To be clear, when I say social media, that also includes private and semi-private forums (ex: Facebook groups). A common issue I’ve recently found out about is the posting of ultrasounds for pregnant women. Ultrasound images almost always inclune private medical information, including (but not limited to) name, hospital, and estimated age of the unborn.
If you wouldn’t feel comfortable putting the post up on a billboard in Time Square, think about if you should post about it in the first place.
MFA & Passkey for critical systems
For most Multi-Factor Authentication (MFA) is a big, scary and confusing topic but it can be explained thus: In addition to authentication with something you know (your password), you want to authenticate with something you have (a device, fob, code, etc). Because if there is something you “know” (password), it’s possible that someone else knows this as well. Typically MFA (sometimes called 2FA, Two Factor Authentication) is generally a rotating 6 digit number, or a text to your cellphone. But we really don’t like text’s to the cellphone anymore as, unfortunately, the big telecom can’t be trusted (Seriously, do you really trust Verizon or AT&T?).
These can be a little bit annoying to setup and use normally, fortunately password managers make it much easier. This slight amount of pain should be undertaken for the most critical of services in your life (again: Email, banking, etc).
Lucky for us there is a new option that’s slowly rolling out, Passkey. A passkey replaces passwords and the need for MFA. Using a password manager, Passkey’s are easy to setup and use. So if the services you care about support Passkey, you should set that up and make your life faster and easier.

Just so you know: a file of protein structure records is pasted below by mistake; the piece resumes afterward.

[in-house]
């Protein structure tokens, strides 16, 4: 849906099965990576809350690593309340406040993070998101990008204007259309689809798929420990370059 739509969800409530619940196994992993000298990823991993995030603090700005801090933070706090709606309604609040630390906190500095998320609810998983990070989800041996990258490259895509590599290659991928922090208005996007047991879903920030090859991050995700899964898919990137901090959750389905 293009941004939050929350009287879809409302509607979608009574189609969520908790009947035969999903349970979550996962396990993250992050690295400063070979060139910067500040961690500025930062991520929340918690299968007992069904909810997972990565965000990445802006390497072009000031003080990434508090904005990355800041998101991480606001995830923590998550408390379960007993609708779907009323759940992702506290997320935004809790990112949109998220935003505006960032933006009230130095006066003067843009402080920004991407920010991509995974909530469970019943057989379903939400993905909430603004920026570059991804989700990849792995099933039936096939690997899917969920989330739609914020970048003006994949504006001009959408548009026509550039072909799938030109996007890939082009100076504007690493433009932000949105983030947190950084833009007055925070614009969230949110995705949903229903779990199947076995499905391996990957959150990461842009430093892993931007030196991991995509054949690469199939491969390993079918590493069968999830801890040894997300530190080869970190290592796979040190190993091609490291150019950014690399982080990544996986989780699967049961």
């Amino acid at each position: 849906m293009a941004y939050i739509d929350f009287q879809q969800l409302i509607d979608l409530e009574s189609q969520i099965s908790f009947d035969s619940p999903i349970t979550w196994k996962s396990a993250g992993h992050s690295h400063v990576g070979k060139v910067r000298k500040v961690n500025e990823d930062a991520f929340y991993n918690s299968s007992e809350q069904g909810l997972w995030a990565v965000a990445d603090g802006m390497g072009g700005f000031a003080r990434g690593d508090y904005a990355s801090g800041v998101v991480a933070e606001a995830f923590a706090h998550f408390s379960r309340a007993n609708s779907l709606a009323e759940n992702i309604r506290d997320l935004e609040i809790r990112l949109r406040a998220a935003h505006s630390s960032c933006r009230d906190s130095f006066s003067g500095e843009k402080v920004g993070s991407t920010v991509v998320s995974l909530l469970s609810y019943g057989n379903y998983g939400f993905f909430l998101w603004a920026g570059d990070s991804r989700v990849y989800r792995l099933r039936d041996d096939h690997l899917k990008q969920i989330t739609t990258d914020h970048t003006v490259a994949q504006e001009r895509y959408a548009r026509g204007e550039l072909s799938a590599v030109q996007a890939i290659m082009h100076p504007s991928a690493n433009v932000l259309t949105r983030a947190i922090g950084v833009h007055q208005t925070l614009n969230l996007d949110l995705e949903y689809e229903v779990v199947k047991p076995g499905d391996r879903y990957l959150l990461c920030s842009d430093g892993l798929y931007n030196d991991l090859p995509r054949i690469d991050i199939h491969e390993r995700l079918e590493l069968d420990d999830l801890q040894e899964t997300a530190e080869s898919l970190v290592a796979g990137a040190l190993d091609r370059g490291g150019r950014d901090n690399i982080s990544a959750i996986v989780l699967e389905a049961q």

Yes, it does feel like your phone or computer wants to update something every week. However, almost all of these updates are for your own good. Keeping your devices (phones, iPads, computers) up-to-date is a very simple way to keep yourself secure from many of the newest dangers lurking online. Staying updated in the digital equivalent of buckling your seatbelt in a car. It may not protect you from every single issue out there, but we know for a fact that seatbelts will save you life in a large number of situations, just in the same way we know keep your phone up to date will keep many of the latest attacks at bay.
If it doesn’t make sense or it’s too good to be true, it’s probably dangerous
No, someone rich isn’t going to send you $100 for forwarding this email, or sharing this link.
No, the IRS doesn’t demand payment in iTunes gift cards.
No, Apple or Microsoft are not going to call you (or pop up a message on your device) saying you’ve been hacked and to click something to be secure.
No, the cops are not on their way unless you pay the debt/tax fines/whatever.
No, your utility is not just going to give you a discount for being “such a great customers”
In short: If it’s too good to be true (free money), it probably is. Anytime someone wants something strange, unusual, urgent/time-sensitive, or scary – it’s probably a scam. Tell them they can send you a letter in the mail and don’t give them your address, if it’s legitimate they already have your address.
If you *think* it might be legitimate, such as your credit card calling about a suspicious purchase. Hang up on the caller, find the CORRECT phone number from the party’s website or other trusted source (the number on the back of your credit card, or your utility monthly bill), and call them yourself. Never trust caller ID, never trust a phone number given to you by someone who called you, never trust a random phone number on a random website.
And if you think you might have been scammed, tell everyone who you think might need to know. Call your bank, your utility, your kids, your family, whatever. If you’ve got a security-conscious friend or family member, talk to them. There is no shame in admitting you made a mistake. Scammers are so good that even Information Security professionals will fall for scams from time to time.
It may seem scary out there, but by taking a few precautions and thinking critically – you significantly reduce your risk. Using a password manager is like a seatbelt, it might seem like an inconvenience at first but once you get in the habit of using one, you realize how much better your life has become. 99% of the hacks in the news relate to people being lazy, so put just a tiny bit of effort in and you’ll have protected yourself from a majority of the scary stuff out there.